OAKLAND, Calif. — Novelist Tommy Orange keeps winning awards.

PEN America has announced that the author of “There There,” the most honored literary debut of 2018, has received the PEN/Hemingway award for “distinguished” new novel. Orange’s previous awards included a prize from the National Book Critics Circle for best new book and the First Novel Prize from the Center for Fiction.

“There There” is set in the Bay Area, its story of a loosely connected community of Native Americans culminating unforgettably at the Big Oakland Pow Wow. Orange, an Oakland native, is an enrolled member of the Cheyenne and Arapaho Tribes of Oklahoma.

PEN/Hemingway judges Cristina Garcia, Dinaw Mengestu and Scott Simon called “There There” a “devastatingly beautiful novel, as acutely attuned to our current cultural and political condition as it is to the indelible legacy of violence that brought us here.”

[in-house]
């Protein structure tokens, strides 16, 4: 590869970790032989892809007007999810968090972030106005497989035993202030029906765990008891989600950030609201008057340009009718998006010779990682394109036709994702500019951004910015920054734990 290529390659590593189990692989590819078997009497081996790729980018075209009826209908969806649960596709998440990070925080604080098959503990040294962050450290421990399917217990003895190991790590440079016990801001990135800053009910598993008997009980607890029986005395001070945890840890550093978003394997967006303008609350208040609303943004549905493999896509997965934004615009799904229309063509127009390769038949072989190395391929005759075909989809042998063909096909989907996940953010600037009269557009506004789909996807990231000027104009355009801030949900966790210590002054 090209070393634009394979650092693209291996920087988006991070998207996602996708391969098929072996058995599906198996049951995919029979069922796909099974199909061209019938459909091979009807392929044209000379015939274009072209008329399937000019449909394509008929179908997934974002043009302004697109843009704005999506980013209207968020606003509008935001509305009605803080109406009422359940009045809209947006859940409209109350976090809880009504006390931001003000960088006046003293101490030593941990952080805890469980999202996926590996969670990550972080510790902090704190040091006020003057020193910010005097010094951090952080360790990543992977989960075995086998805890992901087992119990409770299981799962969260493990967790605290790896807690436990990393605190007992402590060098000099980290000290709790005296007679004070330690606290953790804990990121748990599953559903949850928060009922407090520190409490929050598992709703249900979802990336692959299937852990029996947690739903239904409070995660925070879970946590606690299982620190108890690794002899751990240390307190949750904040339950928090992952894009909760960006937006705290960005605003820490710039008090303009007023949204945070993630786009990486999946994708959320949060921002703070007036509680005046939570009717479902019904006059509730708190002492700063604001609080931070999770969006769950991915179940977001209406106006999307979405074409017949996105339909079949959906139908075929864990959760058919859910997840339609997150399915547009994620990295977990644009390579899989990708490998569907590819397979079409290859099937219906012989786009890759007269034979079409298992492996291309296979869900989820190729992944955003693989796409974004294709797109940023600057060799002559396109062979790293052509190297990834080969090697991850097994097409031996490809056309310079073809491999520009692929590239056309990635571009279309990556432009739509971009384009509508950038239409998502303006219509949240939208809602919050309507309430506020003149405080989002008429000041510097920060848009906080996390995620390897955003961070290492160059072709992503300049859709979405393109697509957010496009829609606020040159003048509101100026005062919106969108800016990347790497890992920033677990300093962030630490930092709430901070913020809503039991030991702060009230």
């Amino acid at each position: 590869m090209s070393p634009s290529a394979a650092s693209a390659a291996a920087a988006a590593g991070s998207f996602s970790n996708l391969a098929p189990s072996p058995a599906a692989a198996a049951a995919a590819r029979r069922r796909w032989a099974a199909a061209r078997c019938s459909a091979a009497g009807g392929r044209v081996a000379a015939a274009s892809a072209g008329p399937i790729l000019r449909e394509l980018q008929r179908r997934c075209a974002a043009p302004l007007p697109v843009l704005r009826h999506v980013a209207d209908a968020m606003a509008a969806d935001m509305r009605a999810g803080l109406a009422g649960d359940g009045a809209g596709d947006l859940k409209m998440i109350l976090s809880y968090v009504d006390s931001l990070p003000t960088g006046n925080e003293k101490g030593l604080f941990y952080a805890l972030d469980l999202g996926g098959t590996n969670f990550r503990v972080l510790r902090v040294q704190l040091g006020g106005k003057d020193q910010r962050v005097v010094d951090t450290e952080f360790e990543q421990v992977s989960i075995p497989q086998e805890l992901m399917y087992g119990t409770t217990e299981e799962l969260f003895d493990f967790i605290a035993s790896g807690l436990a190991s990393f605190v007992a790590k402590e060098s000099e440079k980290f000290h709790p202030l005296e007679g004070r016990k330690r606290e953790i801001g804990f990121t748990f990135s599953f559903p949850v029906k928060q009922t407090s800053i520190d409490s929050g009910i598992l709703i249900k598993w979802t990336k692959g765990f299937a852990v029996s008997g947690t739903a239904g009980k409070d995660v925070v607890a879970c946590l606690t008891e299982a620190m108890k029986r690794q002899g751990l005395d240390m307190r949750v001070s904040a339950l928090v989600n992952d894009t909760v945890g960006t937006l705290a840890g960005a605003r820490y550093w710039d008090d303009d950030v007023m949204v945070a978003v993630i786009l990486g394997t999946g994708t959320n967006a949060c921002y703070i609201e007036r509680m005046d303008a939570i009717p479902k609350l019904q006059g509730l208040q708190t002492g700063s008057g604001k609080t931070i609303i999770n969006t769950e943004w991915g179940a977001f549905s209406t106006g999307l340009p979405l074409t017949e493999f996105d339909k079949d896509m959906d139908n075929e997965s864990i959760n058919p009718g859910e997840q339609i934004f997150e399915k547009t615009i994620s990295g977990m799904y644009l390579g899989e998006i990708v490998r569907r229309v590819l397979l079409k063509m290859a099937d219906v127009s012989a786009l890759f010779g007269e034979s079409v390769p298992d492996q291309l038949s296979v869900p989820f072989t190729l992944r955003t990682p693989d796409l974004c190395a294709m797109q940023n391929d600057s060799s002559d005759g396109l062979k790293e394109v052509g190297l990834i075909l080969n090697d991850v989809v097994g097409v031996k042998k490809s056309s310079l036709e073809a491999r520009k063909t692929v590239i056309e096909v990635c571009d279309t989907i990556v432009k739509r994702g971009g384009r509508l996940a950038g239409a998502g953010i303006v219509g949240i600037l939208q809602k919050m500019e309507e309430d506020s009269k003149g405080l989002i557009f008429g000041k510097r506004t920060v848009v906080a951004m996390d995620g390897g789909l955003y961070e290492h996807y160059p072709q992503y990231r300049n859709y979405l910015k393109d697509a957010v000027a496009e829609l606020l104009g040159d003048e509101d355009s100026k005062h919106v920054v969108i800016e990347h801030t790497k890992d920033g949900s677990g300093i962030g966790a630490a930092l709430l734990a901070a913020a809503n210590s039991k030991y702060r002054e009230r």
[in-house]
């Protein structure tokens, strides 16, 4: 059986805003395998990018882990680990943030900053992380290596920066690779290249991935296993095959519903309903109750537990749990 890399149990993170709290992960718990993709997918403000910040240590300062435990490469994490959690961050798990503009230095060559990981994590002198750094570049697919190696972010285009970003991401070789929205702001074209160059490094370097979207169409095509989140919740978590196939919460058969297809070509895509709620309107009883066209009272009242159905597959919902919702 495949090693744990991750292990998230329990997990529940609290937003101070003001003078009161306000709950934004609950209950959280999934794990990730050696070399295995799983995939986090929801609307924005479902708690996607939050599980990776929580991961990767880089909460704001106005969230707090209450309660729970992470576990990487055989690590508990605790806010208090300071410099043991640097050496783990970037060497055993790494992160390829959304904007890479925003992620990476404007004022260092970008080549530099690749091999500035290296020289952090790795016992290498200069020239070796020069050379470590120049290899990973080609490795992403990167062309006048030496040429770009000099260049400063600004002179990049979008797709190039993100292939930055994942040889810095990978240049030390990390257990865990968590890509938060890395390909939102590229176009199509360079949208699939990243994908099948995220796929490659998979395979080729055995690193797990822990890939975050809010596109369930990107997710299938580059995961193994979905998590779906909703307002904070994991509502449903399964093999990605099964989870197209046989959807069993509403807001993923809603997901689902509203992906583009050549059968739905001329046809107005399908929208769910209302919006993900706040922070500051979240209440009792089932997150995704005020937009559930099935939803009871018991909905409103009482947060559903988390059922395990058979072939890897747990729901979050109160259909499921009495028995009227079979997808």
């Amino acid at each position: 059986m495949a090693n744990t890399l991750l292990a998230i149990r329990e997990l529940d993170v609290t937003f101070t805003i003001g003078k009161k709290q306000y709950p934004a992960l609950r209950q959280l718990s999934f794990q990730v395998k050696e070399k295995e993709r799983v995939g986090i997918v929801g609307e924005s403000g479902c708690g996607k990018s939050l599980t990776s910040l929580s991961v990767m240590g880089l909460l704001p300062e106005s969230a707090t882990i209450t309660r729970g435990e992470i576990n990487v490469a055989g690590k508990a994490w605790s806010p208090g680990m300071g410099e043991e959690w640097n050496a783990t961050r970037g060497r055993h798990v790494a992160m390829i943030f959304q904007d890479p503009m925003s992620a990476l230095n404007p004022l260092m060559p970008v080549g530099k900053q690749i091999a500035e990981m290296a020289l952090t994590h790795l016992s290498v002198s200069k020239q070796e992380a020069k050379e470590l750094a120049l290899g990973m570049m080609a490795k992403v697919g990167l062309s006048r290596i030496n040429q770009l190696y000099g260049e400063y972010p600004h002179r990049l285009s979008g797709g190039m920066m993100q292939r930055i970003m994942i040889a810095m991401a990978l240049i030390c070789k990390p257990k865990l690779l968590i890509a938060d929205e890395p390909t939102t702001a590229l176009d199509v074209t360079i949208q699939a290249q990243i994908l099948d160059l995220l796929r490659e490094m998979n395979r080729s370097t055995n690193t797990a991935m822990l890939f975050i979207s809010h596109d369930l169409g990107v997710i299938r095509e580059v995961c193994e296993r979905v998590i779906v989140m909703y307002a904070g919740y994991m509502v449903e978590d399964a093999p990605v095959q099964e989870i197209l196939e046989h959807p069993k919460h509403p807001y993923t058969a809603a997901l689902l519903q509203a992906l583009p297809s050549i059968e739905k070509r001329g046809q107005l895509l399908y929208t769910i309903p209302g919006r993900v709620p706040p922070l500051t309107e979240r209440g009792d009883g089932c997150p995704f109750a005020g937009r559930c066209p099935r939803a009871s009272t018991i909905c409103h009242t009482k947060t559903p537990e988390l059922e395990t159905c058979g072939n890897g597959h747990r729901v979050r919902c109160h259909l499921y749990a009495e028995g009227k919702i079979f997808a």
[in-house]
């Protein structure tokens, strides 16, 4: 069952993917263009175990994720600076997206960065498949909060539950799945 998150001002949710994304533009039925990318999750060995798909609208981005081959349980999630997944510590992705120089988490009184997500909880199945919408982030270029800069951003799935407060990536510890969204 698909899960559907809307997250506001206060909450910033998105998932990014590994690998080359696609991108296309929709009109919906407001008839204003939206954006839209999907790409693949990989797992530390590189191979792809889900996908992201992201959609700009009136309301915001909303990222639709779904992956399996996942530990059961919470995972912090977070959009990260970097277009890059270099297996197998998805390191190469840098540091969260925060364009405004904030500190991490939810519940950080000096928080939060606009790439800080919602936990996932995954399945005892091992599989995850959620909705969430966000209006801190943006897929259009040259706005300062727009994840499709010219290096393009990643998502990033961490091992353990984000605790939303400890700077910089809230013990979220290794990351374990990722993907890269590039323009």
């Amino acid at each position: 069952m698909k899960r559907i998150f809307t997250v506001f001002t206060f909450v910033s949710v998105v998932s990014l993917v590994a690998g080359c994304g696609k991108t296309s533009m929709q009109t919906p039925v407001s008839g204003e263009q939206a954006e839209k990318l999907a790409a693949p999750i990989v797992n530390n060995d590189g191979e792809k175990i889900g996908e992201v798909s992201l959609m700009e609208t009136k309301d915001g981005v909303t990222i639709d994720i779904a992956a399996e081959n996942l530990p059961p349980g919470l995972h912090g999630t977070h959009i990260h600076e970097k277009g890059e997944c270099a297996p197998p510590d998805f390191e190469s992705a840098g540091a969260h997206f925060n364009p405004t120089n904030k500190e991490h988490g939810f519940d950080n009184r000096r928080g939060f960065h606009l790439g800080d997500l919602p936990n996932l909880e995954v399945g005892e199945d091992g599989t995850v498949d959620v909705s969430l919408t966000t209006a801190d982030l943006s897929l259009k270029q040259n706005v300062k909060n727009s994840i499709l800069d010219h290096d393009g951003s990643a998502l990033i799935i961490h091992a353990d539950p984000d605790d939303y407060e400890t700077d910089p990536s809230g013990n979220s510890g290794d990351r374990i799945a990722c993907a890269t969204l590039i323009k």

For the PEN/Hemingway award, Orange receives $25,000, along with a month-long fellowship at the Ucross Foundation in Wyoming. Ernest Hemingway’s grandson Sean Hemingway  presented the award to Orange in a ceremony last month at Boston’s John F. Kennedy Presidential Library and Museum, where the late author’s archives are stored.

Previous winners of the award  include Colson Whitehead, Jhumpa Lahiri and George Saunders.

Akwaeke Emezi’s “Freshwater” and Ling Ma’s “Severance” were runners-up for this year’s award.

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